Snowball gives part of the credit for investors sticking with the fund to Price, which he said spends more time than many other large investment firms in communicating with shareholders.

"It means they have a better-informed shareholders who are less likely to bolt," Snowball said.

Tamaddon said he shares more similarities than differences with his predecessor: "The boring part — the strategy of the fund is not going to change."


Morningstar's Murphy said, "Kris Jenner used a very patient, low-turnover approach."

Under Jenner, the fund invested in small health care companies with one drug or product coming to market and waited for them to pay off, Murphy said.

"It tended to be a little more volatile than other health sciences funds," Murphy said. "It would lose more in downturns and … gain more during upturns."

Tamaddon made some portfolio adjustments, he said, such as switching Gilead Sciences from a major position to the fund's top stock. He's said he's convinced Gilead will transform the treatment for hepatitis C.

"In three years, we will have cured many more people with hepatitis C than the market anticipated," he predicted.

A Virginia native whose parents both worked for the U.S. Army, Tamaddon majored in applied physics at Cornell University.

"I love numbers," Tamaddon said.

And that love of math and analyzing things drew him to the business world. He became a consultant after graduating in 1998, then spent two years in finance at Amazon.com before going to graduate school at Dartmouth College. It was there in 2002 that he encountered Bill Stromberg, head of global equity at Price, who was recruiting on the campus.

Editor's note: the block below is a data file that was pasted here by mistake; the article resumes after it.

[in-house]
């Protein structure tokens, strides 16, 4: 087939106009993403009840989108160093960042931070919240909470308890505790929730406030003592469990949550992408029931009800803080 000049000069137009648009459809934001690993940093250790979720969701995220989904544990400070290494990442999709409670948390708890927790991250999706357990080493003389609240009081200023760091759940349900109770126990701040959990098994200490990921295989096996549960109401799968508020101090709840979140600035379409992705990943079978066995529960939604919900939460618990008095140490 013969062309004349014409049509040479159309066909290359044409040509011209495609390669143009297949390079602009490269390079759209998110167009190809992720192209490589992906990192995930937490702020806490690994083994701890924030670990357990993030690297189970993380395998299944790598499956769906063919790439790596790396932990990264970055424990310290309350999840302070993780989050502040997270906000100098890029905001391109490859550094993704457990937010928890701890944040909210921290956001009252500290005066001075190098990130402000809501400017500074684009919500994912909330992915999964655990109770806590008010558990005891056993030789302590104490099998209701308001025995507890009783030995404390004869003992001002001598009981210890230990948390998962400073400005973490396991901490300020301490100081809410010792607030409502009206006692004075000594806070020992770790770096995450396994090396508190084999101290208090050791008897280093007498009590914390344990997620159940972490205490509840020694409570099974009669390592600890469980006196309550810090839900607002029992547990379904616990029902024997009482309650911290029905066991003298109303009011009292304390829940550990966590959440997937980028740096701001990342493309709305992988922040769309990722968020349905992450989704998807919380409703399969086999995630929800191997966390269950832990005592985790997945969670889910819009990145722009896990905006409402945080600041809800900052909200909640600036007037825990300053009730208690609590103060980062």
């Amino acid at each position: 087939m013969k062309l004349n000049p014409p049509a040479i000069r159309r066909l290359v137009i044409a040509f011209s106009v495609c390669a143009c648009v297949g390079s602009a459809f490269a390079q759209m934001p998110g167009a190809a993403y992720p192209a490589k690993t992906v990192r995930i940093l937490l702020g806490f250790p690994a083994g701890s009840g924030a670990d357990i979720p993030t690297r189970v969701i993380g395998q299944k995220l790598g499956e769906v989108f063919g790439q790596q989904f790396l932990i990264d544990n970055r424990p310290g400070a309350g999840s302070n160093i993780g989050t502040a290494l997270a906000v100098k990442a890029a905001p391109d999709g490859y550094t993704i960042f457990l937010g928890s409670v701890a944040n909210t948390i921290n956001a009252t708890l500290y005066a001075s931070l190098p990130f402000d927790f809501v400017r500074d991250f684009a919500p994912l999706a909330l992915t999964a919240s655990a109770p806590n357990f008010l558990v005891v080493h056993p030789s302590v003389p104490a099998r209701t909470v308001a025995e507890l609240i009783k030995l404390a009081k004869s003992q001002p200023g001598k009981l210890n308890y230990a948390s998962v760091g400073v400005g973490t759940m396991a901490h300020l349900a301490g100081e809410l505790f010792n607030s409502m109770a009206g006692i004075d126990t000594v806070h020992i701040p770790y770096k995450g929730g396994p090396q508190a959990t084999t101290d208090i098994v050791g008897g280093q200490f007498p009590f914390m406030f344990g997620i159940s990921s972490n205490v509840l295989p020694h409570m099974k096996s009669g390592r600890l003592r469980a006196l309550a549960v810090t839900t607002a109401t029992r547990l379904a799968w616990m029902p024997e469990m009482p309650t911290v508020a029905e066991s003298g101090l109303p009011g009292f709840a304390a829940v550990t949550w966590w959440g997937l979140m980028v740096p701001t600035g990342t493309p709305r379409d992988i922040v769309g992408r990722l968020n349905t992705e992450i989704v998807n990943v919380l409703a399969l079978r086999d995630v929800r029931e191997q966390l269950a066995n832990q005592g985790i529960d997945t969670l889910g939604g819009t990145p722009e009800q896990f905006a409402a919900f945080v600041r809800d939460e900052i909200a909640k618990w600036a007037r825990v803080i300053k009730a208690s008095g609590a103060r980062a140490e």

"I actually had never heard of T. Rowe Price. I really had not heard of stock. I didn't know this job existed," said Tamaddon, who initially didn't make the interview list with Price. "I literally dedicated the next three months of my life to getting a job at T. Rowe Price."

For example, he sent Price detailed 20- to 30-page analyses on stock picks. He offered to take executives in Price's research department out to lunch when he was in the area visiting his parents, although none took him up on the invitation.

Persistence paid off. He was hired as an intern in 2003, and after receiving his MBA in 2004, he joined Price as a health care analyst.

"Taymour stood out from the moment I met him — exceptionally bright, tenacious and full of positive energy. All of our reference checks confirmed that he was truly a special person," Stromberg wrote in an email. "During his internship, we saw that he was also incredibly hardworking, curious and a natural team-player."

Tamaddon covered stocks that made up 13 percent of the Health Sciences' portfolio. He said he covered a wider range of industries than other analysts, from specialty pharmaceuticals and medical technology to diagnostics, life sciences tools and health care services.

"The good news was in terms of preparing me to look at the broad health care universe, it was very diverse," he said. "In a sense it ended up being a blessing, but it made the first nine years a little more difficult."